My mother, so present in her absence, at last night’s concert

“I’m not quite sure how to follow that!”  The audience laughed.

Nariaki Sugiura had just finished a virtuoso performance of Alan Jay Kernis’s Superstar Etude No. 1, a rock/classical mashup of a piece, which included Nariaki leaning over and using his (shoeless) left foot on the keyboard.  Very theatrical and really energizing.  Talk about pianistic athleticism.

The concert began with a solo set by Nariaki.  He’d also played a movement of a Haydn sonata and two Cowell pieces.  And then this bombastic entertainment, which the audience loved.

So as a kind of transition, I told a couple of stories.  How my mother and Laura Sias, the strings teacher at Parker Elementary School in Royal Oak, Michigan, conspired to get me started on cello.  How I agreed, with my own eleven-year-old silent conspiracy, to play, knowing that if I refused my mother would be on my case for not trying.  If I played for a few months, however, I could then say I didn’t like it, and my mother would be off my back about playing an instrument.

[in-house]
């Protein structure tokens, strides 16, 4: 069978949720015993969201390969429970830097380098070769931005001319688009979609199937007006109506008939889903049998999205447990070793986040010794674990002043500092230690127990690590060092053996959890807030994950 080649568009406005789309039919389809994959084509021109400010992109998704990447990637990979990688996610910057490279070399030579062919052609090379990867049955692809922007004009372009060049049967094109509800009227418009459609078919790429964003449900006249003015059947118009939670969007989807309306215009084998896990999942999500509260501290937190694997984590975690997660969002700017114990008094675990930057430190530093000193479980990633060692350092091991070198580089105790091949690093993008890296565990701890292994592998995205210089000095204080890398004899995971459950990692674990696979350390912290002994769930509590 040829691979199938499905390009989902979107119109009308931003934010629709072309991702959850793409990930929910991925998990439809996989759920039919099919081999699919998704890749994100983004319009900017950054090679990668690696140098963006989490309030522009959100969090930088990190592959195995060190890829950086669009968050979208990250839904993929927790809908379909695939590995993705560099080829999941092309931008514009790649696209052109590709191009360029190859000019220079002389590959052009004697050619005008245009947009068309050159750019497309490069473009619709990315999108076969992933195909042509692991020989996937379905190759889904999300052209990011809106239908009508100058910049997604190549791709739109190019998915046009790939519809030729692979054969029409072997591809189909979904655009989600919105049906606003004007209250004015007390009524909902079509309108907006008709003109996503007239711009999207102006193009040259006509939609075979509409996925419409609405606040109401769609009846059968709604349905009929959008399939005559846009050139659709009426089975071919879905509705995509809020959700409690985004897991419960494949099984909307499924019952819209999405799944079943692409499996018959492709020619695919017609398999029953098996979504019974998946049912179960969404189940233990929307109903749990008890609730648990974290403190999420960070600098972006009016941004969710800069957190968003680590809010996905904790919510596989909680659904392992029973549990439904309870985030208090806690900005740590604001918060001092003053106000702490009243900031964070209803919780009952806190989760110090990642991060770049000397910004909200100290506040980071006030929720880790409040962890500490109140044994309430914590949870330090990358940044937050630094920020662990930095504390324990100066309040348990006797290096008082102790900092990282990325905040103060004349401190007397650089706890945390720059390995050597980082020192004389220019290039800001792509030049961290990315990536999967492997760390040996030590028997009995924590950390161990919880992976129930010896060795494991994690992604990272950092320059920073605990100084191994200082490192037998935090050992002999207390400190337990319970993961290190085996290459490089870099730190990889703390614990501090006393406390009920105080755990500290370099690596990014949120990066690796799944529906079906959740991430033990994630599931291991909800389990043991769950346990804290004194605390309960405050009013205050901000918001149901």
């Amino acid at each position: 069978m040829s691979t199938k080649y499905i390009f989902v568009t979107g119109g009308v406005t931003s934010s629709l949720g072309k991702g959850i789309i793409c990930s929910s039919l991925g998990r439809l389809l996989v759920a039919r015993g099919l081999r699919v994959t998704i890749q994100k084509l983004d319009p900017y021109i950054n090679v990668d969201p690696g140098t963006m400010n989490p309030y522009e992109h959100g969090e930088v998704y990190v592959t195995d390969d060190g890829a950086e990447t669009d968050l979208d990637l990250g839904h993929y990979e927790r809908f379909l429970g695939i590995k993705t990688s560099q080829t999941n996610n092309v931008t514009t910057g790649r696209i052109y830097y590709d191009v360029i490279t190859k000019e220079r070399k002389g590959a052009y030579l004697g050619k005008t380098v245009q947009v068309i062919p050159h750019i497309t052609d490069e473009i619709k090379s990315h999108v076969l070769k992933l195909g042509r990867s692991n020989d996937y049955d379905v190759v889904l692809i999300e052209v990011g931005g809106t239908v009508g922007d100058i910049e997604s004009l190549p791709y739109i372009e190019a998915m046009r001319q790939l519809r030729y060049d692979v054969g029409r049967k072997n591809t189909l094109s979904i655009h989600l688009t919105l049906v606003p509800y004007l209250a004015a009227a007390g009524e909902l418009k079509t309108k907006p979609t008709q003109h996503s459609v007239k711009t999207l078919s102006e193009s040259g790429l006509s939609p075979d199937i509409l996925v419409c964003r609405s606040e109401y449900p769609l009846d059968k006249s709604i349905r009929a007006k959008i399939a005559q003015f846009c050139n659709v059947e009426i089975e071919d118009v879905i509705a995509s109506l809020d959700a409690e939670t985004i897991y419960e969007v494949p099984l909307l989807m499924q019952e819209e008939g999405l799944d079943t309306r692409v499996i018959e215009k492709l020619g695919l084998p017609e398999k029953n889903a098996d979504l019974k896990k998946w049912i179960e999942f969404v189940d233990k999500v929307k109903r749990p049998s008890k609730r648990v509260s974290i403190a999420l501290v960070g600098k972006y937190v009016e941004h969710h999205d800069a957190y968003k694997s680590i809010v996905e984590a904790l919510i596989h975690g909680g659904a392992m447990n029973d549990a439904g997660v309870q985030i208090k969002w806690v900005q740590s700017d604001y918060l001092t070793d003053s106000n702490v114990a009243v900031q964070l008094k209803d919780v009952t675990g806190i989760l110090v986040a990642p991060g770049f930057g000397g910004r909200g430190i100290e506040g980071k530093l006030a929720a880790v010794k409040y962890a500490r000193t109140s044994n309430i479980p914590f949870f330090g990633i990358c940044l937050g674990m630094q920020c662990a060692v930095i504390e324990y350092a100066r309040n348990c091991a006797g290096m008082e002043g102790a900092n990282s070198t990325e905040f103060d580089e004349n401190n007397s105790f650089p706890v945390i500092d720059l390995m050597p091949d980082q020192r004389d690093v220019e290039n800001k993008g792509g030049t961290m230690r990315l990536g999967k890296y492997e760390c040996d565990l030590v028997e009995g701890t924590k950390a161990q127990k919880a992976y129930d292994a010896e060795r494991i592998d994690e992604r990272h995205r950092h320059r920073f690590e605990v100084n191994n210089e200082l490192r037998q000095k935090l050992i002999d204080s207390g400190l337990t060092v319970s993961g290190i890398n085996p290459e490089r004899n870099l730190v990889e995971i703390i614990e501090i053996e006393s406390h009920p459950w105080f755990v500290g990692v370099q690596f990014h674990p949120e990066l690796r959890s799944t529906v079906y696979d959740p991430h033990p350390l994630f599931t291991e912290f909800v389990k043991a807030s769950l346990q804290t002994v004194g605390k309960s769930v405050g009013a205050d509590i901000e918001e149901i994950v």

The joke was on me, though.  I liked the cello and kept playing.

(Despite several attempts to quit, when I’ve been frustrated with my playing, or with myirregular practice habits, with my performances, with the anxiety attacks before (and occasionally during) performances, with the depression and self-recrimination that has sometimes followed performances . . . I always came back.  At some point, I quit quitting.)